This post is about current trends in the study of so-called “national awakening” in East-Central Europe. It’s important to specify, perhaps, because the study of nationalism is not just a complicated problem, but a series of unrelated complicated problems going by the same name. Scholars who “work on nationalism” do not always have overlapping interests. This post is about history, it focuses mostly on the nineteenth century, and discusses scholarship on the Habsburg, Romanov and Ottoman Empires.
At present, the dominant trend in the study of national awakening in East-Central Europe, it seems to me, is to study something else, anything else. Scholars have rightly grown suspicious of teleological narratives of hero-awakeners who rouse their slumbering nations to freedom and political consciousness. Those narratives still dominate popular history-writing, and history-teaching in state-sponsored secondary education. Professional scholars, however, have been trying to break away from such narratives.
For some time now, scholars have looked at ethnic encounters in multi-ethnic spaces. Perhaps because research in towns is easier and more pleasant than rural area, the early 2000s saw numerous studies attempting to de-nationalize the city. The characteristic trend was for the title of an article or book to list the city’s name in all of its leading languages: Binder, Wendland, and Hrytsak’s work “Lemberg/Lwów/L’viv/L’vov” (2003) typifies the genre. Other notable studies, named for convenience by the dominant language of the current regime, include Babejová’s work on Bratislava (2003), Czaplicka on L’viv (2004), Mazower on Thessaloniki (2005), King on České Budějovice (2005), Brubaker et al’s on Cluj (2007), and Mick on L’viv (2016).
Other scholars have widened their gaze to write regional histories. Some scholars focus on a sub-national political unit, such as Kamusella on Silesia (2007), Wolff on Galicia (2012), Kirchner Reill on Dalmatia and Venice (2012), and van Drunen on Bukovina (2015). Others consider more amorphous regions, such as Brown’s superlative study on Volhynia (2005), Nemes on north-east Hungary (2016), or Shafiev on the south Caucasus (2018). Many such works place great analytical weight on the concept of “borderlands.”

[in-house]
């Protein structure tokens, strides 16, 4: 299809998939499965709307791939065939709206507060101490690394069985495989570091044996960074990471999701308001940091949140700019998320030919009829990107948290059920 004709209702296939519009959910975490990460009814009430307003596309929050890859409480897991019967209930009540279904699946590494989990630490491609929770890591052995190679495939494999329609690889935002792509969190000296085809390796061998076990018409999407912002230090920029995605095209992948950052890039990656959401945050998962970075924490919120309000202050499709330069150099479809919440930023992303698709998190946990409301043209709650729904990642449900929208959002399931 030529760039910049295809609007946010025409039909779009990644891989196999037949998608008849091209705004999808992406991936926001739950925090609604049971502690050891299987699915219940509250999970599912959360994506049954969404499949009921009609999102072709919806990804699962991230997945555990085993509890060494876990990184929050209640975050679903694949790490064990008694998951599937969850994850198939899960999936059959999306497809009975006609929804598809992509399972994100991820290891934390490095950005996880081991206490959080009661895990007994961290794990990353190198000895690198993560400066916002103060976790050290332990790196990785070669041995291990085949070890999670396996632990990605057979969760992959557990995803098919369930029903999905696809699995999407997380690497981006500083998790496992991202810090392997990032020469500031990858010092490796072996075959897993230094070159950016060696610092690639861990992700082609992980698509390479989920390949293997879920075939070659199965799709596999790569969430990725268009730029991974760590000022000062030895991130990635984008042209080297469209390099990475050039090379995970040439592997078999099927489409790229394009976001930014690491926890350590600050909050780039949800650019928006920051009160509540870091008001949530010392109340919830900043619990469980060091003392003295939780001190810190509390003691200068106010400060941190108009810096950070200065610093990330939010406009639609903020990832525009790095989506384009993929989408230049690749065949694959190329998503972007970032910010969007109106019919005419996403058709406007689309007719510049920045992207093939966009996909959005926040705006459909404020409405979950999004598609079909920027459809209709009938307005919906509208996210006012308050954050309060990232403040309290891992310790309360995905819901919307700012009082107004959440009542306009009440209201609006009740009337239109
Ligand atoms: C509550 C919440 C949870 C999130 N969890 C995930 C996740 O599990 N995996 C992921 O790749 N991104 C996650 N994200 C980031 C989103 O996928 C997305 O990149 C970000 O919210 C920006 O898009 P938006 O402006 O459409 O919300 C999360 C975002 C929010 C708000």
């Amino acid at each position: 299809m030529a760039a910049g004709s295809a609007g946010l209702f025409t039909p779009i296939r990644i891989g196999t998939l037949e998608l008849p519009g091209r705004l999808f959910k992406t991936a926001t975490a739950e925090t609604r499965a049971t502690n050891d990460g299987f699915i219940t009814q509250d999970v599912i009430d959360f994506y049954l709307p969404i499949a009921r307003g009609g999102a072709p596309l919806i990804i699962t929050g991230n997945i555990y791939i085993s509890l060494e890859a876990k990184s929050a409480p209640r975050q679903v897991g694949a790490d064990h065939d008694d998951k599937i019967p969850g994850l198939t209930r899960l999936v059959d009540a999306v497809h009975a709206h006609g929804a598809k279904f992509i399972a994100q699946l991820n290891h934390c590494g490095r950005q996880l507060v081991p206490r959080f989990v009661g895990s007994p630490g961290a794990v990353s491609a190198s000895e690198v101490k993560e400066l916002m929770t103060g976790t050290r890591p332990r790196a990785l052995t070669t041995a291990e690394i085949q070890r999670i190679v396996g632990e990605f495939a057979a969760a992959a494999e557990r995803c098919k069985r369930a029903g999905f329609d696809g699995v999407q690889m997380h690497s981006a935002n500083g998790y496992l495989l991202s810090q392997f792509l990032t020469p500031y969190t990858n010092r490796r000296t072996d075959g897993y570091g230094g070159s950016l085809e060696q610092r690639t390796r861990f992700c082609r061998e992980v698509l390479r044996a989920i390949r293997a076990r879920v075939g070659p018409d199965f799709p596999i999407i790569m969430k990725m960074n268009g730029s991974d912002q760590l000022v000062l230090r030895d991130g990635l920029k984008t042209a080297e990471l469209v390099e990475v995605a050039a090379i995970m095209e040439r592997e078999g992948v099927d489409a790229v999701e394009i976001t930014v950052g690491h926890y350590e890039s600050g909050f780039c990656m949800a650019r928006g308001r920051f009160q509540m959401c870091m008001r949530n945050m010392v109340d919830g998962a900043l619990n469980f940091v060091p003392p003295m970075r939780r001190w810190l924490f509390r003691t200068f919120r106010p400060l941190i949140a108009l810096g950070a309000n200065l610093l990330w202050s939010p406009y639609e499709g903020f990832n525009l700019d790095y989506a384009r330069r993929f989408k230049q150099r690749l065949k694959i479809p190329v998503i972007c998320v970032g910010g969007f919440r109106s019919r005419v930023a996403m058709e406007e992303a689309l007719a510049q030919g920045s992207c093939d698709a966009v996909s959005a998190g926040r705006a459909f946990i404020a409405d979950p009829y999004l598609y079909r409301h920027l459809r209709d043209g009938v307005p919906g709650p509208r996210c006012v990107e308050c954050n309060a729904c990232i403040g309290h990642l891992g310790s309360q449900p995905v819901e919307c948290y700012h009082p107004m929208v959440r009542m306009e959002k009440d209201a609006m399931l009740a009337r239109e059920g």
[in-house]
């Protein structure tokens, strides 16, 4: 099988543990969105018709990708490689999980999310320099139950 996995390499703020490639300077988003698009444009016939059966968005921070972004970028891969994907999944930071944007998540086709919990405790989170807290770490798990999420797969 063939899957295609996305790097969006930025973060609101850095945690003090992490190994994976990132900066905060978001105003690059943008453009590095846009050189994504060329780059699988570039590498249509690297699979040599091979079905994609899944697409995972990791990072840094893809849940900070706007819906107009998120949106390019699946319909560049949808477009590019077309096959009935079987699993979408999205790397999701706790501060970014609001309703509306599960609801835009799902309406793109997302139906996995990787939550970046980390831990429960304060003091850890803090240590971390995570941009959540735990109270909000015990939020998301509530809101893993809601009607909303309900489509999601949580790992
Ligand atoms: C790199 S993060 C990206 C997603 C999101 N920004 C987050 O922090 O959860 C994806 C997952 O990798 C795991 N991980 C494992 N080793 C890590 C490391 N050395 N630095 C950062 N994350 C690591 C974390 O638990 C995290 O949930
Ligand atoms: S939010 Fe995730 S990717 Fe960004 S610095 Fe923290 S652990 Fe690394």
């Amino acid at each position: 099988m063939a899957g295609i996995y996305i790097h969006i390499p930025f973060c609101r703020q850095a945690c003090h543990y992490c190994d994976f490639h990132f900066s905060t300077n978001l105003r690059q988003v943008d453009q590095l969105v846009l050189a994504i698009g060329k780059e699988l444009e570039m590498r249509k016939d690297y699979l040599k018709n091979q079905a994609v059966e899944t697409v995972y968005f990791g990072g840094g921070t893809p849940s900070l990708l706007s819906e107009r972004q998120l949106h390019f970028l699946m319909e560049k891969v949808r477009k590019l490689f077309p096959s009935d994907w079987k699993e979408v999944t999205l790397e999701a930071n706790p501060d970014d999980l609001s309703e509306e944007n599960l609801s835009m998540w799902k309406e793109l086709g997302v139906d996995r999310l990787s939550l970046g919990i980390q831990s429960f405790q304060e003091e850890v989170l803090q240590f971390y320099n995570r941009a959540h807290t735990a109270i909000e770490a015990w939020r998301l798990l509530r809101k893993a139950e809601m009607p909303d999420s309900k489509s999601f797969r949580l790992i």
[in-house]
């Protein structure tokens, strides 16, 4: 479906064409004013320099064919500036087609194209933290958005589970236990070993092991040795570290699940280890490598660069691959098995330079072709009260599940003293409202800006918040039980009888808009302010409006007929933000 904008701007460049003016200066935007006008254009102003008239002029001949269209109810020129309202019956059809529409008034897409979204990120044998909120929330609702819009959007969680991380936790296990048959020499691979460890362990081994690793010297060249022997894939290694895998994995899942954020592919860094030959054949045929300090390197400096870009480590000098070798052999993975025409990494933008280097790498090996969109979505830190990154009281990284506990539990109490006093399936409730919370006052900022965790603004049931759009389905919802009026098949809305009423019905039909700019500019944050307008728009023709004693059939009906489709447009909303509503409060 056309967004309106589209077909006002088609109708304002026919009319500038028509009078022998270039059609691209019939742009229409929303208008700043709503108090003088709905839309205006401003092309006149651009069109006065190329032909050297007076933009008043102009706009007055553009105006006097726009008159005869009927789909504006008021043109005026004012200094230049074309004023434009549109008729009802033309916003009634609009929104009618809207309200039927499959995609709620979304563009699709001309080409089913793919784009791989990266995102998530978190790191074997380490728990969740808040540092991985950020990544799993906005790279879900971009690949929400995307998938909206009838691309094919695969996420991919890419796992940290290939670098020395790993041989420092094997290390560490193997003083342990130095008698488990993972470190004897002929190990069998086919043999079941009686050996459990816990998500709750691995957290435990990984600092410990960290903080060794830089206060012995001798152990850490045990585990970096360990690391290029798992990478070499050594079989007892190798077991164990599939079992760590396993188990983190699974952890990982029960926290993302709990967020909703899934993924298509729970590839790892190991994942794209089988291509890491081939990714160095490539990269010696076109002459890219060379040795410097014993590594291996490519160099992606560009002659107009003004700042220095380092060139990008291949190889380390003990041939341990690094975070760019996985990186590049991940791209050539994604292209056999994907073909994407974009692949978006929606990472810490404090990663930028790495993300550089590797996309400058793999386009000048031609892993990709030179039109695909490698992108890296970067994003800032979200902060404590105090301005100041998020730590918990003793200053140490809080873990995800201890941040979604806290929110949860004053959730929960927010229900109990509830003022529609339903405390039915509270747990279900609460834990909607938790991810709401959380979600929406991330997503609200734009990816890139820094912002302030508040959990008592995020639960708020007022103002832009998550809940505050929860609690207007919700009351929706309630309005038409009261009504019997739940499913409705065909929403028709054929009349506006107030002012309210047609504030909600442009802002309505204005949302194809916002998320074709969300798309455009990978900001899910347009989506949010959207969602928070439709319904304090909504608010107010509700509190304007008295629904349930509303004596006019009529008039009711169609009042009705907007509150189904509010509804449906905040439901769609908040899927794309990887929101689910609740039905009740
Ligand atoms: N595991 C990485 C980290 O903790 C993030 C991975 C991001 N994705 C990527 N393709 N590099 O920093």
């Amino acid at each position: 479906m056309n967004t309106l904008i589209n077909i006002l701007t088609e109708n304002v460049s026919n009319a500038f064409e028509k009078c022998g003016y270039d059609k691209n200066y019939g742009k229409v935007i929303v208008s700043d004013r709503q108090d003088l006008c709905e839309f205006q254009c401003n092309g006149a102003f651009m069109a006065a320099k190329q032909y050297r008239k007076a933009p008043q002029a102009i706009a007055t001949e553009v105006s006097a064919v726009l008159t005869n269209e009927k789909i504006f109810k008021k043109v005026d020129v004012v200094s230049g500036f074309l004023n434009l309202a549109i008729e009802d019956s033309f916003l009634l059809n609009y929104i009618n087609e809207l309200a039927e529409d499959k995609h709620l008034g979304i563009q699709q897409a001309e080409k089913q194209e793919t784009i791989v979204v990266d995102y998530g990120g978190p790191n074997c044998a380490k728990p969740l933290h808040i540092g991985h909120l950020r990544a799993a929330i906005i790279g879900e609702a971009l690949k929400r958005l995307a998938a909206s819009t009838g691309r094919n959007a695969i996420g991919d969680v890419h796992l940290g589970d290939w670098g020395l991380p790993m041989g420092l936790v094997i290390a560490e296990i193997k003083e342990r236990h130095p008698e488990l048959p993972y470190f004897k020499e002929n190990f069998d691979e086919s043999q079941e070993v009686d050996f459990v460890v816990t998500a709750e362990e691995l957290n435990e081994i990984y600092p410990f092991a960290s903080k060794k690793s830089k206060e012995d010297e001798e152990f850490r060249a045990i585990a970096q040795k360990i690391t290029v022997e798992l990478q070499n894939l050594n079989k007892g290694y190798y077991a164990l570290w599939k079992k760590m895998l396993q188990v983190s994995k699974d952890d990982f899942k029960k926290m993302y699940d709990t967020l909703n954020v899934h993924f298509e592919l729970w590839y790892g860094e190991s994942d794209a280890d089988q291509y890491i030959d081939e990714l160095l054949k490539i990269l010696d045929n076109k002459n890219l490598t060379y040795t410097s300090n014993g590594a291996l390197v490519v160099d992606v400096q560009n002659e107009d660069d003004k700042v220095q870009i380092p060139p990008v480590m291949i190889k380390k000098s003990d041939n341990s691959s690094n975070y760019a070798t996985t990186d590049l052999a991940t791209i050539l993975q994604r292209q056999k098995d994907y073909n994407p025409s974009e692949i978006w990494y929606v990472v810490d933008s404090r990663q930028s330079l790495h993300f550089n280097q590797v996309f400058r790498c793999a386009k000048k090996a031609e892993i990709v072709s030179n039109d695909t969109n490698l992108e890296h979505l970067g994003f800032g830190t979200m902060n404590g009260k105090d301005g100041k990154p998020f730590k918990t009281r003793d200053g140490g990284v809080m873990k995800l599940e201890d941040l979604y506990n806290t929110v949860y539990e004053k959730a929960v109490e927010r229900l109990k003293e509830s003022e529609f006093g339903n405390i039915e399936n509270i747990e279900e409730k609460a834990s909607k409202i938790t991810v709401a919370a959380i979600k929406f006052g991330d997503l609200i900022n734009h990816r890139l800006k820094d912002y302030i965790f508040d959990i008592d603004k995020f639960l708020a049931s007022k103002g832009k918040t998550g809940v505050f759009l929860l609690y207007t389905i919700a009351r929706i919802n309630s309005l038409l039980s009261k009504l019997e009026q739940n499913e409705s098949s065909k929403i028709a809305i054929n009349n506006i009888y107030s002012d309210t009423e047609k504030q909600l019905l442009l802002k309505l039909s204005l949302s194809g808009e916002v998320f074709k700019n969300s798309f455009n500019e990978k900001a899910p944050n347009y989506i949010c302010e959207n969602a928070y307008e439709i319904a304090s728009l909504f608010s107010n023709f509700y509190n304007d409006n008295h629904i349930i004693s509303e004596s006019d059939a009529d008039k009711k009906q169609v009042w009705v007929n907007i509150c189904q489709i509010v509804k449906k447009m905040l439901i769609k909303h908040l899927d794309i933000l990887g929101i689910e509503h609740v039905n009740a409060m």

Still other scholars have looked at the age of nationalism from the imperial perspective. The most obvious examples are Anscombe on the Ottoman Empire (2014), Judson on the Habsburg Empire (2016), and Vovchenko’s comparative Romanov-Ottoman study. Berger and Miller’s edited volume on “Nationalizing Empires” (2015) also deserves mention. Nevertheless, much recent work focuses on imperial institutions and their response to nationalism. Ash and Surman wrote about the nationalization of knowledge (2012) Cole on the nationalization of the Habsburg Army (2014), Deak on the Habsburg bureaucracy (2015), or Hirsch (2014) on nationalizing Soviet ethnographers.
I wonder, however, if all this work on alternatives to nationalism has lost sight of an important problem: how and why does nationalism arise in a particular society? Scholars have done terrific work on alternatives to nationalism. I suggest, however, that scholars interested in nationalism should try to write narratives of failed nationalism, or of competing nationalisms that take the failed nationalisms seriously. I challenge scholars unhappy with teleological narratives of national awakening to insert contingency into a case-study national awakening.